In this episode of the podcast Dr Illingworth investigates the research behind the increase of fungal infections amongst humans, and what it means for future climates.
In order to understand the science behind the recent mass-burning of the Brazilian Amazon, we must put this man-made catastrophe in the context of Brazilian politics.
Recent research has shown that mushrooms in colder climates tend to be darker than those in warmer environments.
Episode 2: A Thawing Habitat This episode explores new science which reveals how global warming may result in Siberia becoming more habitable during the 21st century. Read this episode’s science poem Your barren canvas stretchesTightly Read more […]
The Poetry of Science is a weekly blog in which new scientific research is presented via the medium of poetry.
For the first time, a session on cooperation with Europe, organized with the assistance of the Association of European Businesses: “Russian-European Relations Today and Tomorrow: Challenges and Opportunities for Business” was held on the margins of SPIEF-2019.
A commentary on Carlos Moedas article ‘Rekindling the love affair’ in ‘nature’ on May 23rd, 2019
Social developments triggered by digitalisation, big data or artificial intelligence, curing diseases by modifying the genome of organisms and developing high-tech solutions to slow down climate change – these are just a few topics of enormous societal Read more […]
This article reviews the Nobel history since inception which shows that the Prizes in science conferred on individuals in the first 50 years are shifting to the Prizes being shared. It is,in part, because the science has become more complex, collaborative, expansive, and expensive. With the critical need for teamwork to tackle Big Science, we recommend that the policy of “no more than three” sharing the Prize be loosened on case by case basis and the nomination be made open for scientific organisations. We also suggest concrete steps for improving the gender gap among the Nobel Laureates. This necessitates proactive nominations of Nobel worthy work done by women and making structural changes in Nobel committees toward better gender ratio. Finally, our analysis shows that the U.S. is emerging as a Nobel Super Power leading to a divide not only with European countries but the world at large.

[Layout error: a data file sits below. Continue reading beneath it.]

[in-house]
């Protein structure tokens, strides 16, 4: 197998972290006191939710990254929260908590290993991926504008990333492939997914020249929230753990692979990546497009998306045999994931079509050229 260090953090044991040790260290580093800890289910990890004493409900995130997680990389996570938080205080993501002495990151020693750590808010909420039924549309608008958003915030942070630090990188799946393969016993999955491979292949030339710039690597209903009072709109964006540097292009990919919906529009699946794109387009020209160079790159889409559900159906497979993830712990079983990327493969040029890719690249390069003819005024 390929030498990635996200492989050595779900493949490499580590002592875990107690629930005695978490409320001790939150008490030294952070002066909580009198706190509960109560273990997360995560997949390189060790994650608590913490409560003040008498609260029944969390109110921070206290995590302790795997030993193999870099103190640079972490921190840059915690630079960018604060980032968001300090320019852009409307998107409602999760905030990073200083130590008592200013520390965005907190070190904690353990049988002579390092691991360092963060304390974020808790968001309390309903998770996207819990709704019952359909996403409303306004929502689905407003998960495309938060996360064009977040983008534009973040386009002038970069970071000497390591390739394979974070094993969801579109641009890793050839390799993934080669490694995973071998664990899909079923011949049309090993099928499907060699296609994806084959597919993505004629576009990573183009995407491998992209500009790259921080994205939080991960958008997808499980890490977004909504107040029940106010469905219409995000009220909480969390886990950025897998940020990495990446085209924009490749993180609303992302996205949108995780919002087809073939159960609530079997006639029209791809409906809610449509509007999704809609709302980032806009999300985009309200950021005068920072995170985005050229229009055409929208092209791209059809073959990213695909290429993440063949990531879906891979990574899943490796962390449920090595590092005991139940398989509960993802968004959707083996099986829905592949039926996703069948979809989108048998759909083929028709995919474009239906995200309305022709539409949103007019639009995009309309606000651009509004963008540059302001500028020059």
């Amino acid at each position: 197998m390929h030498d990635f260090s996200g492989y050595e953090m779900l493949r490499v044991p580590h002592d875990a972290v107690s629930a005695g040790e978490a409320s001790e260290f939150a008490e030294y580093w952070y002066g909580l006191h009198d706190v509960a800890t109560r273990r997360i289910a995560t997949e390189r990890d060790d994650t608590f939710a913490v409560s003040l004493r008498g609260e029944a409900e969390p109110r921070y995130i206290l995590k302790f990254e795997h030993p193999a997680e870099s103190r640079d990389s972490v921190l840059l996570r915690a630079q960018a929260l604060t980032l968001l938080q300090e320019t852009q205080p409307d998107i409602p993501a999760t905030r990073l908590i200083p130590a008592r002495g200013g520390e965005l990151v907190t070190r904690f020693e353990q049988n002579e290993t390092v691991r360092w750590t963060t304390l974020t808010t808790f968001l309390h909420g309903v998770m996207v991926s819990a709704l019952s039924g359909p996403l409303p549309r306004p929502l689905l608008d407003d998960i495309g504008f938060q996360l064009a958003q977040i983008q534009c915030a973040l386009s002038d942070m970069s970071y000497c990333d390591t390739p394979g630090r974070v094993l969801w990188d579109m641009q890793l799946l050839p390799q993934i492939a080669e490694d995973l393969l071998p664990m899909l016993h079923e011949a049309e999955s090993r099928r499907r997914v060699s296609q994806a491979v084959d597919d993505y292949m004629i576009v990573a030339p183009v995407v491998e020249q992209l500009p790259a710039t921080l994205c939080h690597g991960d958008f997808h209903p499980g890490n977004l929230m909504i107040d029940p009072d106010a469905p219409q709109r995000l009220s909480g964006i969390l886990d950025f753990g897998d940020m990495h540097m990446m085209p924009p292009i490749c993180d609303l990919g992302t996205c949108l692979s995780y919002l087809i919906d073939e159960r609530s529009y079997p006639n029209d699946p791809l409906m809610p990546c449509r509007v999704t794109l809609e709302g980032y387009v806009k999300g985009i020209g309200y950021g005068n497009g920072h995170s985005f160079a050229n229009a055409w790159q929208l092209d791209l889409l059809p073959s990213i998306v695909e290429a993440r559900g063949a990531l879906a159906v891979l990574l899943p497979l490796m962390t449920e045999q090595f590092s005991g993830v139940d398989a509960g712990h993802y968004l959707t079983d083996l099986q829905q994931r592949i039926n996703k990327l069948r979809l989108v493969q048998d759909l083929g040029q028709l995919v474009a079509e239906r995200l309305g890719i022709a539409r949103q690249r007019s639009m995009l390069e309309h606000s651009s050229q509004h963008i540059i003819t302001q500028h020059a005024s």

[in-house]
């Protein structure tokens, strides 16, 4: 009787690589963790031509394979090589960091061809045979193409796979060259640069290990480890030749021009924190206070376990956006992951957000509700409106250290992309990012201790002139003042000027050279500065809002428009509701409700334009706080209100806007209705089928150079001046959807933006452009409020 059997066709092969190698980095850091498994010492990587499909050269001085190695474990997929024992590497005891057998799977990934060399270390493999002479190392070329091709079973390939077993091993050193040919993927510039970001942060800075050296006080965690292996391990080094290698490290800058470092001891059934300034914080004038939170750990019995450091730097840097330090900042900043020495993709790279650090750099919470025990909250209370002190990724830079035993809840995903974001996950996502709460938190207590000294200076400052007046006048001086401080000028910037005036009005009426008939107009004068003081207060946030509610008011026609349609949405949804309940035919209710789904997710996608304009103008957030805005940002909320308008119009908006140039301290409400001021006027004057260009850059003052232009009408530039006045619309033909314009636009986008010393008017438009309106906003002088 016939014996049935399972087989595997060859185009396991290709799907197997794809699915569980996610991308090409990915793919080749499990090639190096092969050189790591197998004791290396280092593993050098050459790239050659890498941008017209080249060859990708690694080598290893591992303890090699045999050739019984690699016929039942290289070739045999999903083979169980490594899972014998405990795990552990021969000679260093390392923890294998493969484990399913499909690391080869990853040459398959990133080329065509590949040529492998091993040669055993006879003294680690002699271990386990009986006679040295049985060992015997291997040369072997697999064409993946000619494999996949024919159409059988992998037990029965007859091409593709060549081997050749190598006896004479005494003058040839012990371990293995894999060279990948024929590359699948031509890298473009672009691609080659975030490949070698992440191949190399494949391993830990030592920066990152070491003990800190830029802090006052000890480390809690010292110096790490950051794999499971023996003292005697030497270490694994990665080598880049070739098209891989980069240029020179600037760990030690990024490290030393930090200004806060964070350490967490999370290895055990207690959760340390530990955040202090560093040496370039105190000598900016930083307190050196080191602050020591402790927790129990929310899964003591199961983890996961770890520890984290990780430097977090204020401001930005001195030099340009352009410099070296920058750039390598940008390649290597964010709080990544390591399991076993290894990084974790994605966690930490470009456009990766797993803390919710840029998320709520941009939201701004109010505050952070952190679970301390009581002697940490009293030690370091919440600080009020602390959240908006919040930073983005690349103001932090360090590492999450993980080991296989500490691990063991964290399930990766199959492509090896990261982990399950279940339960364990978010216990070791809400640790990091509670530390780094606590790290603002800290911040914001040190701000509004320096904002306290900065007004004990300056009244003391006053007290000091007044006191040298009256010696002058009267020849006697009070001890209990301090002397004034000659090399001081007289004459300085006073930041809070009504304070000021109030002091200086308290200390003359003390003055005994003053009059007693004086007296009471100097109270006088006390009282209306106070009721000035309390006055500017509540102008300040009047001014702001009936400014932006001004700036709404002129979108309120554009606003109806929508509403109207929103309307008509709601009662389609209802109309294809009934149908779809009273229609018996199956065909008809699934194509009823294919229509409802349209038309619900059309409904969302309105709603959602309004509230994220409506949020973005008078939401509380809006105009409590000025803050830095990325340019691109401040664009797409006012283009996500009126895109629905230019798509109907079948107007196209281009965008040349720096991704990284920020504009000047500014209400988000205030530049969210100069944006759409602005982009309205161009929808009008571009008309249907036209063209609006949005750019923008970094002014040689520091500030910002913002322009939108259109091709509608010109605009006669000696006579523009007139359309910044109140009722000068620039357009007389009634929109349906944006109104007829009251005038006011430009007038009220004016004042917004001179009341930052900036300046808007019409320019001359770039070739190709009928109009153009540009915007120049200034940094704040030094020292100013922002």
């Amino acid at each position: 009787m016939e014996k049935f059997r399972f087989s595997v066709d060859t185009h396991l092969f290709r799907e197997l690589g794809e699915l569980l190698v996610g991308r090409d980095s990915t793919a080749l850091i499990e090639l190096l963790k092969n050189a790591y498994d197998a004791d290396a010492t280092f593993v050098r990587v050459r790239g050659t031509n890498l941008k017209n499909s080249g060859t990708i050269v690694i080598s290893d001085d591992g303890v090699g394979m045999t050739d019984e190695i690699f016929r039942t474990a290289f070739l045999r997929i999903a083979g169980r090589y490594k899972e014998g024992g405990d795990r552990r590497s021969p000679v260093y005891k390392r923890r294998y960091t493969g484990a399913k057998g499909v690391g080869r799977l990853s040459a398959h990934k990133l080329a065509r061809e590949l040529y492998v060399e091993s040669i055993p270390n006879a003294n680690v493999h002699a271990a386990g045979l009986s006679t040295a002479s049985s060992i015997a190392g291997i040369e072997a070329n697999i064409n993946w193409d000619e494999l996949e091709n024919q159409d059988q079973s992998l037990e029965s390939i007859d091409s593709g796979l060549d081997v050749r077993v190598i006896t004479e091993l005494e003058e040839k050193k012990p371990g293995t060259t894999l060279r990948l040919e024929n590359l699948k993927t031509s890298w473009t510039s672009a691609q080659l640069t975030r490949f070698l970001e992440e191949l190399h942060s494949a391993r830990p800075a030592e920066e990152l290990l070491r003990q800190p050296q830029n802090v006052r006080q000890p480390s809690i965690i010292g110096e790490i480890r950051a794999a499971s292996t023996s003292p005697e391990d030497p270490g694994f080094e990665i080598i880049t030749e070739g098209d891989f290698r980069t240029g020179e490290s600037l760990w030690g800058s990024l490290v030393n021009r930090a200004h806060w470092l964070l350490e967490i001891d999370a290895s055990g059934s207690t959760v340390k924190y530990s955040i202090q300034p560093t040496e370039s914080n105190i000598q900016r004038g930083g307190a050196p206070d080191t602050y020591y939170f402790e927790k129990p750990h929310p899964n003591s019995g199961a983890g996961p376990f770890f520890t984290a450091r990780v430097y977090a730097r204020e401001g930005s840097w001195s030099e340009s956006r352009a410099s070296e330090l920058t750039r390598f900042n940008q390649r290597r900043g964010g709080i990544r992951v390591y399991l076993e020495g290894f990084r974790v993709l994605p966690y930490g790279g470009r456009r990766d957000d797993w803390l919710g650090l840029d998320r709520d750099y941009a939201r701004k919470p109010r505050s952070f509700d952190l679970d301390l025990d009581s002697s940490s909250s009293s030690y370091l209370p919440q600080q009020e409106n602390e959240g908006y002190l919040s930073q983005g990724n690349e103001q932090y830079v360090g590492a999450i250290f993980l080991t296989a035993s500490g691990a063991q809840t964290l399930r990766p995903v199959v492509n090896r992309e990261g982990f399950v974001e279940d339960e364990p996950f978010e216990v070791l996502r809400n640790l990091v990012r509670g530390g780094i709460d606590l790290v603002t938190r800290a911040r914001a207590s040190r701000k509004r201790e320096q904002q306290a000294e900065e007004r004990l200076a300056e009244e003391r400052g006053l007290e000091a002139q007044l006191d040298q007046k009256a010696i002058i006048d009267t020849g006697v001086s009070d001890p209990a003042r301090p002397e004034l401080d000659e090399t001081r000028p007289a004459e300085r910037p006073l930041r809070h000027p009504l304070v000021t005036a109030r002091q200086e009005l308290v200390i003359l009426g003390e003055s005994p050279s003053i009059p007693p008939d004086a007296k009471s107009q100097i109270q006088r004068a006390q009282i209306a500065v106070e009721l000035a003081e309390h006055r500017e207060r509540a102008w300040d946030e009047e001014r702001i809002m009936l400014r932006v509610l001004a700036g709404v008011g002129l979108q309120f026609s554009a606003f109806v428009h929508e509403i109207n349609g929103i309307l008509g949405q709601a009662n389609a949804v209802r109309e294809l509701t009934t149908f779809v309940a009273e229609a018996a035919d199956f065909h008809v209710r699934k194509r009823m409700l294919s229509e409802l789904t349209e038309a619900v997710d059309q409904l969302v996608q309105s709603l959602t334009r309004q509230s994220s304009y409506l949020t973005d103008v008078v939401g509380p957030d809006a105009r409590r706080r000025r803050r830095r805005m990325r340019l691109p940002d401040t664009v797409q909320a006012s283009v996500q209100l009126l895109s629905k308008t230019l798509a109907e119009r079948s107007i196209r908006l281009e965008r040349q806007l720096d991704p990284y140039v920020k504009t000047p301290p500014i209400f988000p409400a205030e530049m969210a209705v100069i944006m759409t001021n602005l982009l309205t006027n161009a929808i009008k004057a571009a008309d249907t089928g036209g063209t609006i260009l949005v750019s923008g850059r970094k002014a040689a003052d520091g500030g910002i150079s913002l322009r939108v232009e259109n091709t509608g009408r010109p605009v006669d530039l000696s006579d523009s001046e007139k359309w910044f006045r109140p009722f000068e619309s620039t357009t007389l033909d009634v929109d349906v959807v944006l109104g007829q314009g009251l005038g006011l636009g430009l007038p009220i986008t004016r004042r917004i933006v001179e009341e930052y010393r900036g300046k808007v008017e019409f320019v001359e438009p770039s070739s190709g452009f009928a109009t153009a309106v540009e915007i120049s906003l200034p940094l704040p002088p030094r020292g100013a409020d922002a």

Climate change poses a threat to archaeological heritage. However, archaeological heritage seldom appears in the IPCC-reports on climate change. There is an urgent need to connect archaeology with this phenomenon, according to scientists, as rising sea levels and the increase of extreme weather events pose a real threat. Measures have to be taken to protect vulnerable sites, which often are situated in coastal areas. The general public can help, as various projects along Europe’s coast show.
Climate change is a fact and all of us should be concerned about it. One of the main causes of climate change is the human-caused environmental impact, especially in developed countries like Europe or North America. A number of European companies and institutions are determined to give an example to the whole world and stop the increase of emissions produced on the continent. Transport accounts for a fourth of global CO2 emissions and it is one of the few industrial sectors where pollutant emissions are still growing. Our generation has a chance to stop this trend and build a better future for our children.
The next Science March will take place in Washington, Göttingen and many other cities throughout the world on the 14th April 2018. This research activism movement born last year is set to gain momentum. It is a reminder to the science community that researchers need to make their voices heard